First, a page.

Manet’s Olympia (1863) Part 2

In Part I of Manet’s Olympia I showed how the scene is not what many believe. Olympia is instead a depiction of Manet’s mind in the process of conceiving this very picture. The maid is a metamorphosis of Velazquez’s figure at work in Las Meninas while the reclining woman, in front of her, is her "painting".  

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Manet, Olympia (1863) Oil on canvas. Musée d'Orsay, Paris

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This pattern of the artist imagining the painting of a reclining model goes back to the Renaissance and was later used by Manet in his print known as The Odalisque. Here the reclining model clearly represents both artist and model because she holds a phallic fly-whisk resembling, at its other end, a paintbrush. In Olympia Part I you can see later examples by Cézanne, Gauguin and Picasso.

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Manet, Odalisque (1868)

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This print by Rembrandt (detail at left), though of different subject matter superficially, is similar in form. It illustrates the biblical story of Christ raising Lazarus from the dead. Beyond the reclining corpse Lazarus' wife watches in amazement. This wife, though, has Rembrandt's features thereby suggesting that with his magical hands, outstretched, the "artist" aids the Christ within his own androgynous mind in bringing this figure to life. As a great artist, Rembrandt continually repeated Christ's miracle.  

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Rembrandt, Detail of The Raising of Lazarus (1632)

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When Manet made the African maid "an artist" in Olympia he borrowed Velazquez's pose from Las Meninas (as shown in Part I) but infused her face with Rembrandt’s features from The Raising of Lazarus (near left): the roundness of the face, wide nose, open mouth and chin. In doing so Manet implies that behind the world of flesh (and matter) lies spirit and that only by looking inwards, into the mirror of one's own mind, can one gain true wisdom, the same wisdom passed down from one great artist to another.

See conclusion below
 

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L: Detail of Manet's Olympia
R: Detail of Rembrandt's The Raising of Lazarus

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In Olympia Manet updates the motif of a reclining woman begun centuries earlier by Giorgione and Titian. What Manet recognized in Titian's work especially is that all his reclining women, without exception, represent a "painting" created by the figure beside her. See the entry on Titian's Danae. Manet's Olympia is a fertile woman whose conception is made akin to the artist's own mental conception because she looks into the mirror of her own mind, his. The maid, or artist-figure, is given the features or pose of more than one artist to demonstrate that the current master, here Manet, identifies not just with Rembrandt but with Velazquez, Titian, Goya and the entire tradition of Western art too: all great artists sharing their craft's secret, valued more for being secret, and a common genetic code. That code is what this website tries to break.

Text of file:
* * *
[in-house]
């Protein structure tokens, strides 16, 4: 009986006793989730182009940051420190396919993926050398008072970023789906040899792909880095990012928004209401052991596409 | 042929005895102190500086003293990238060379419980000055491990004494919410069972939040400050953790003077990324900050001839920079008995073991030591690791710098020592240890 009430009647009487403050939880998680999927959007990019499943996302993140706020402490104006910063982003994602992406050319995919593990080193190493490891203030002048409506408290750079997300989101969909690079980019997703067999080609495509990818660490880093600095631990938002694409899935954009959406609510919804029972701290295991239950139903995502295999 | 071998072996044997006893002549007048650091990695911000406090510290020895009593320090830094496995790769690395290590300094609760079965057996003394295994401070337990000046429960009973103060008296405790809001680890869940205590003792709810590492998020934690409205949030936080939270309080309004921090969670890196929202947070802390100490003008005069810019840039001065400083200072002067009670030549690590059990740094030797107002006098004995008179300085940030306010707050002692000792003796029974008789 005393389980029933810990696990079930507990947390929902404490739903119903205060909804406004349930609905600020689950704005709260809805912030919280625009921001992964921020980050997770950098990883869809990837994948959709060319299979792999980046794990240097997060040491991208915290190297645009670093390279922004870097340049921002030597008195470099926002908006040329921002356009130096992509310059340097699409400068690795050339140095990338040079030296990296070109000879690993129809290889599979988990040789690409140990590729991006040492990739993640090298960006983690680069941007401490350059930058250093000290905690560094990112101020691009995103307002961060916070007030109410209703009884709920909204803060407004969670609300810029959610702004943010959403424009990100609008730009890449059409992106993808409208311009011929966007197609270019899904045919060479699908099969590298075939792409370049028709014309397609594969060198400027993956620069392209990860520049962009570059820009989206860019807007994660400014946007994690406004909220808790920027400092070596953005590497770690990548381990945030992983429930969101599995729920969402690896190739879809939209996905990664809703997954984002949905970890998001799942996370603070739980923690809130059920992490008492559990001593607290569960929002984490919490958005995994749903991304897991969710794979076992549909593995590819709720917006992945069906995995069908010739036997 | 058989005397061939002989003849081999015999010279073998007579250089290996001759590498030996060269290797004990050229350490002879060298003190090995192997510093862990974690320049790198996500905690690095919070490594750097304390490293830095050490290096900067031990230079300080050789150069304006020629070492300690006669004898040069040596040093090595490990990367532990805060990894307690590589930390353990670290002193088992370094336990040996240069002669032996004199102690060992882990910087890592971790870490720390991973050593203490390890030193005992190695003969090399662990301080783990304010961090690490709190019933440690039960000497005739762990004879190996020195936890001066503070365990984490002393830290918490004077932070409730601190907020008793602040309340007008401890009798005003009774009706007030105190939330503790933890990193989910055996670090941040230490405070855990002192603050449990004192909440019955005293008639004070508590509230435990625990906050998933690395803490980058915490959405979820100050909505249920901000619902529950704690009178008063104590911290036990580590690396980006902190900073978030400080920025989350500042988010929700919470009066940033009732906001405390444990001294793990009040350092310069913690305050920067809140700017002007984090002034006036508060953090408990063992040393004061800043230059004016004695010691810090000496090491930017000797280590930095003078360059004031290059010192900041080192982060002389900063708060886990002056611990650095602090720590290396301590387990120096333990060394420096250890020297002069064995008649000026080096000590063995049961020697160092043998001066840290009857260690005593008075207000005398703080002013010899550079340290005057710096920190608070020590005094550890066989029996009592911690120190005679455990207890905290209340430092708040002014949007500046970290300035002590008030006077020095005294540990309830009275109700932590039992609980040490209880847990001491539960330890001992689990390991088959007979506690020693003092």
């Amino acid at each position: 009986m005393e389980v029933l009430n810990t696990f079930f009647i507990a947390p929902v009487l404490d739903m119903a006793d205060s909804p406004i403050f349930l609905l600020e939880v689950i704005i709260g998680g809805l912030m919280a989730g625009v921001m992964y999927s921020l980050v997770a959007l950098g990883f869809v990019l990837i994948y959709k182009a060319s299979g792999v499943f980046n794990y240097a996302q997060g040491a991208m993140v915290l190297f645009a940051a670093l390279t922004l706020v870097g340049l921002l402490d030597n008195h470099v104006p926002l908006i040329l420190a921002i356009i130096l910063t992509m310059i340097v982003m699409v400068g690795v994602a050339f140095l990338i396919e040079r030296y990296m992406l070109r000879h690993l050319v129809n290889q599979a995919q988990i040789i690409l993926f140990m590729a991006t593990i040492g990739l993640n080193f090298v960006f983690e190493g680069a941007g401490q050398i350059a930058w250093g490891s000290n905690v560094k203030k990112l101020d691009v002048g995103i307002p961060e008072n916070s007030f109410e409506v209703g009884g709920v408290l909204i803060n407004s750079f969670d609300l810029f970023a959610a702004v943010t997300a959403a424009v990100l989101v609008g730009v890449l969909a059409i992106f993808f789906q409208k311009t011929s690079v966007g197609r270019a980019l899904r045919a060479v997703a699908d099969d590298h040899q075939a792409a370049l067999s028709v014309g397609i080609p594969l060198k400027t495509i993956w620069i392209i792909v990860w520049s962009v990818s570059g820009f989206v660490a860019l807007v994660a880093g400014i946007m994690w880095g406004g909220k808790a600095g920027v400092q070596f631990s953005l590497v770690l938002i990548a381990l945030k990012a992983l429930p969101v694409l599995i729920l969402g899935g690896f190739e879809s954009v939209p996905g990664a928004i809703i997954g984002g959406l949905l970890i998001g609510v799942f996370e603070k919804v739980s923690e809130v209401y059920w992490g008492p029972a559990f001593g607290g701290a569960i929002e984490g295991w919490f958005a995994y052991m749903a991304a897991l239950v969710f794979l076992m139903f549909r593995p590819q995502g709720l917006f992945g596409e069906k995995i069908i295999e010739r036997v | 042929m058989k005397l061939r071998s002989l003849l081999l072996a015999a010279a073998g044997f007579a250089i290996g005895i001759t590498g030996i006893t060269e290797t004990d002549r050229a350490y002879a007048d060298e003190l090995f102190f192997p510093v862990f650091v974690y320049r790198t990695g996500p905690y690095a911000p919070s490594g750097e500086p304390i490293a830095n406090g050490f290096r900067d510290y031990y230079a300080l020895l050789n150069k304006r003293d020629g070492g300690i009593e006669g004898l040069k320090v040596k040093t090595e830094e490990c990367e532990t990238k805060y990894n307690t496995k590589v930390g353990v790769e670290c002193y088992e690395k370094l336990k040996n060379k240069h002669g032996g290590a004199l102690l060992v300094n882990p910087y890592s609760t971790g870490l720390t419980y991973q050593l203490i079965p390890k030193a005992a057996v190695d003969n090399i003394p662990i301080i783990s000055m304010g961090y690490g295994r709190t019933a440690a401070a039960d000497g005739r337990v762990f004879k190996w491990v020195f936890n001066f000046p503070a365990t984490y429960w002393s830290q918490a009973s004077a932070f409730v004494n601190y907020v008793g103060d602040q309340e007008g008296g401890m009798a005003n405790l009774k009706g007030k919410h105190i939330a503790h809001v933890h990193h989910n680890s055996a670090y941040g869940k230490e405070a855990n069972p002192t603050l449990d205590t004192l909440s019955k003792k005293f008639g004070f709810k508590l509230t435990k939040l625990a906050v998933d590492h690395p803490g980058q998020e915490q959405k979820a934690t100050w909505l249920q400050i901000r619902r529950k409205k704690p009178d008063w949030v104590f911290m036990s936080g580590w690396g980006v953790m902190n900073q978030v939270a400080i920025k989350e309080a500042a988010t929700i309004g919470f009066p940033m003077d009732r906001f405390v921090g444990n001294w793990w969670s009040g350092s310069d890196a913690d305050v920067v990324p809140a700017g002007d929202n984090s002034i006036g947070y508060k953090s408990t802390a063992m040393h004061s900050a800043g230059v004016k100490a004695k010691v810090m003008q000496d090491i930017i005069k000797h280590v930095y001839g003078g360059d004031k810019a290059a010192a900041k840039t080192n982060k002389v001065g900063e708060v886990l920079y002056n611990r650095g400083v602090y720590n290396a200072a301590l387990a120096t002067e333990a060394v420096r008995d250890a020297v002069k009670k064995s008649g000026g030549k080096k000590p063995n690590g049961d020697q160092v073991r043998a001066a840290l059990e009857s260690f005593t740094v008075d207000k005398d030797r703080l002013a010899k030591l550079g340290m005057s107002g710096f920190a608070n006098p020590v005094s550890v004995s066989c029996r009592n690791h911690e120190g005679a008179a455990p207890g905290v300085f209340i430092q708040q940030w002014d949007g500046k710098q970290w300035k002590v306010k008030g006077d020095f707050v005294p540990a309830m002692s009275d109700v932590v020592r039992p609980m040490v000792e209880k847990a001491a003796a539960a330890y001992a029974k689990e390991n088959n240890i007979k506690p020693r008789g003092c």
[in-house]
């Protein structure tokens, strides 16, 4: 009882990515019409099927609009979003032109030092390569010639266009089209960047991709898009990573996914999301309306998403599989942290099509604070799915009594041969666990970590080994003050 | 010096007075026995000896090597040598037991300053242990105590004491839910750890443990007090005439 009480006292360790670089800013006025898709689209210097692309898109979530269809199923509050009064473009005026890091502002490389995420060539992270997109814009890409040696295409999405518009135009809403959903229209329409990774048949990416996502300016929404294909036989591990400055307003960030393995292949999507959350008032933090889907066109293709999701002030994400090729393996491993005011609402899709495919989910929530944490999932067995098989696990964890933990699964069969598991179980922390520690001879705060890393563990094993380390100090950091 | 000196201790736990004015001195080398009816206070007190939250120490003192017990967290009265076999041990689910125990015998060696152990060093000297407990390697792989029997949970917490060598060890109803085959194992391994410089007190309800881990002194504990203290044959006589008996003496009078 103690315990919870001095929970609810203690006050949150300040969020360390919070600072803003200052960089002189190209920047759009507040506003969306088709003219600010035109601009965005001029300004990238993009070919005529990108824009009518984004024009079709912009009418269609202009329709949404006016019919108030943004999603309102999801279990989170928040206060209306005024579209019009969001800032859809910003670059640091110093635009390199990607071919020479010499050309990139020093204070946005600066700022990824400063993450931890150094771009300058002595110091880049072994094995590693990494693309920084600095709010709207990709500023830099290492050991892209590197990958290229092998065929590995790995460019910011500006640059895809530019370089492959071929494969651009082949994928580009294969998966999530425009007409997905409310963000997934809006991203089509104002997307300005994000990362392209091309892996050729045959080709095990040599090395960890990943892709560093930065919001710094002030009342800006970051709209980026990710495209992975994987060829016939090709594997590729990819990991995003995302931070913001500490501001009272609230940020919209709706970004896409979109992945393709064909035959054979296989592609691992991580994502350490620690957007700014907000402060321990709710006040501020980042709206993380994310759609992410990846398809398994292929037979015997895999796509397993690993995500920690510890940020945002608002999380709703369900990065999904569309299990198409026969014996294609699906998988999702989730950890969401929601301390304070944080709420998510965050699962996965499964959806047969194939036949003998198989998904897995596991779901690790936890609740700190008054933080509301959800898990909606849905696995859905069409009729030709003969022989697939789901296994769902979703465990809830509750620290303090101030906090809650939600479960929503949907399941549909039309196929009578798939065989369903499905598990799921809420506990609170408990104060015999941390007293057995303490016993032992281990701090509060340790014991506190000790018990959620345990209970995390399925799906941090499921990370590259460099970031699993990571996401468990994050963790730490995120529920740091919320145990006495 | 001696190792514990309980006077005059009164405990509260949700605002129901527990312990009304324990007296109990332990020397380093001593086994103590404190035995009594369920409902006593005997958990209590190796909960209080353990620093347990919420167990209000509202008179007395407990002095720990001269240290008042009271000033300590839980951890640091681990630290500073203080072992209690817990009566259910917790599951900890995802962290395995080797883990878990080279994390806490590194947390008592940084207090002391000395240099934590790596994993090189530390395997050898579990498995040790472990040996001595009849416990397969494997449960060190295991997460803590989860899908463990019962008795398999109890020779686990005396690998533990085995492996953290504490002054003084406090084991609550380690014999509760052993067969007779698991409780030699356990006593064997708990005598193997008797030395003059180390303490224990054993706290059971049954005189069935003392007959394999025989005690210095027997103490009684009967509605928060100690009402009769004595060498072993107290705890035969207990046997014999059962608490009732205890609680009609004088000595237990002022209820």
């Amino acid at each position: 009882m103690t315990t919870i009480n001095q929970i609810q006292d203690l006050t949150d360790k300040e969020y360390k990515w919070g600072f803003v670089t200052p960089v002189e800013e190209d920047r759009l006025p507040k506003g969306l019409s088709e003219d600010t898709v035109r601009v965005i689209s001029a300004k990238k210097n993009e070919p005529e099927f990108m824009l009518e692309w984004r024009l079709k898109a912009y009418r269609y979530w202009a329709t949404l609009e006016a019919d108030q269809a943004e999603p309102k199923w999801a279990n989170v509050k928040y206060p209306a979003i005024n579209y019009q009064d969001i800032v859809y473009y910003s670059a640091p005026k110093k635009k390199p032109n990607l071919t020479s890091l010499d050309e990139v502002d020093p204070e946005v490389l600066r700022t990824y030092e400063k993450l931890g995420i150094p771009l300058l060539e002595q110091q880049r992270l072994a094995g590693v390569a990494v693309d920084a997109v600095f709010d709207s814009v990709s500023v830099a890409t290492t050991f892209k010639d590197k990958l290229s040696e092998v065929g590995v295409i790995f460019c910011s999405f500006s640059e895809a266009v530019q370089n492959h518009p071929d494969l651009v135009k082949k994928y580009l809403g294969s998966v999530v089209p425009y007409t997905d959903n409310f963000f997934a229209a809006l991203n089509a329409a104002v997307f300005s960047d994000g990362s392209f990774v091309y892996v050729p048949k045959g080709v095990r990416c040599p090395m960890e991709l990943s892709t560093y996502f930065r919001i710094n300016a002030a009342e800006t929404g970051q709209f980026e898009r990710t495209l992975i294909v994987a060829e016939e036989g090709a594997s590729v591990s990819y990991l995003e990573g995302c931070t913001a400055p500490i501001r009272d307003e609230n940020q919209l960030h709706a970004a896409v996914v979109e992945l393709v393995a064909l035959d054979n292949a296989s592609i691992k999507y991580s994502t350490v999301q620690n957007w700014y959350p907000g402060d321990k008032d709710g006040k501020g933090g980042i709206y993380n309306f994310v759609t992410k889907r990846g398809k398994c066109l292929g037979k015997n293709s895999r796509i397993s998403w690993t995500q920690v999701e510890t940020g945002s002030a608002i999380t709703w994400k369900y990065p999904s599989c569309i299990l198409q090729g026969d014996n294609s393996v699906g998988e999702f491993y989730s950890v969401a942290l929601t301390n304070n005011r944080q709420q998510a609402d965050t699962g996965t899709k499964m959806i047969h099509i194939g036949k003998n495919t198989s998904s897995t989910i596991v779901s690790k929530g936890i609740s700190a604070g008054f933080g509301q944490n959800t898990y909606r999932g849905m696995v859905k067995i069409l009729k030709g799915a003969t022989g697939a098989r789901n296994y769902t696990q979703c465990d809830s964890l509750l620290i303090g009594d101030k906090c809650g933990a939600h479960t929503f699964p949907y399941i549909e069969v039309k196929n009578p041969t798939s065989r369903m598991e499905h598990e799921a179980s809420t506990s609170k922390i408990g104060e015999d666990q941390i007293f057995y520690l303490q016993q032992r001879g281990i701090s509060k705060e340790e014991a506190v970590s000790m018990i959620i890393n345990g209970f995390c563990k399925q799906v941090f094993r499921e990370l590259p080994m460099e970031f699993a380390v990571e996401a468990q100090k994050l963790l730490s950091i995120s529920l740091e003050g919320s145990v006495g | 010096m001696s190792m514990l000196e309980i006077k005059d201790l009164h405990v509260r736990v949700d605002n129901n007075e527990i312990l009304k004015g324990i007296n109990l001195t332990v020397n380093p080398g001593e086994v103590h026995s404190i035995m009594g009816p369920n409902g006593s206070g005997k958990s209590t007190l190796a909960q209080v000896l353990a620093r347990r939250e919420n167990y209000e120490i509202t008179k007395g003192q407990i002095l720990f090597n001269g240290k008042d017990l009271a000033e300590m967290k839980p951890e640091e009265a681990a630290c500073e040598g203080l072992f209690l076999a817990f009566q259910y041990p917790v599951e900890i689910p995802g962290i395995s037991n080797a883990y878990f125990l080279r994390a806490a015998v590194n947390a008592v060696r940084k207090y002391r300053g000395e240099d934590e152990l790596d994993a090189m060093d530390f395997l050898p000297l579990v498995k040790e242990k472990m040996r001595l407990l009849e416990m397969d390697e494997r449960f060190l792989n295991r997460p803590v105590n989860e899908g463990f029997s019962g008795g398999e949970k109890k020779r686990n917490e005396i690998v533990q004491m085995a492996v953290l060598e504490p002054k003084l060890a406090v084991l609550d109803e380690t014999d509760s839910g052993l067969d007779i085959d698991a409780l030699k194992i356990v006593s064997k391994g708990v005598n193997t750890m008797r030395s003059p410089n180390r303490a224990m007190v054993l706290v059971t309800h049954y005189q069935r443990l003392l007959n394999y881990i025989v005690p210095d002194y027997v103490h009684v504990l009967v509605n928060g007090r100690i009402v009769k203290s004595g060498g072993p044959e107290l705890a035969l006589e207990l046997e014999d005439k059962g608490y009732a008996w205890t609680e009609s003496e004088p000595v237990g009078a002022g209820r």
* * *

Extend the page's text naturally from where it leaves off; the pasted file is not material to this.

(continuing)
To a large extent Manet's Olympia descends from Michelangelo's Pieta (1499) in which a nude Christ reclines "as a sculpture" in front of the much larger Virgin-sculptor with giant hands and Michelangelo's name on her chest. For other paintings of reclining nudes (of either gender) with similar meaning to Olympia, see explanations of Titian’s Venus and Cupid with an Organist (c.1548-9) and his Venus with an Organist (c.1550), Hendrik Goltzius' Sleeping Danae (1603), Rembrandt's Anatomy Lesson of Dr. Tulp (1632), Gauguin's Loss of Virginity (1890-1), Picasso's Reclining Nude with Man and Bird (1971) and Claus Oldenburg's Pat, Lying as Olympia (1959). There are, of course, many more that I still have to write about but even paintings without nudes or without a reclining figure are also linked to Olympia as, for instance, Manet's own Boating (1874) and Jean-Michel Basquiat's Untitled (Call Girl) (1983).

Notes:

Originally published 27 March 2011; slightly revised 17 Dec 2012

Original Publication Date on EPPH: 17 Dec 2012. © Simon Abrahams. Articles on this site are the copyright of Simon Abrahams. To use copyrighted material in print or other media for purposes beyond 'fair use', you must obtain permission from the copyright owner. Websites may link to this page without permission (please do) but may not reproduce the material on their own site without crediting Simon Abrahams and EPPH.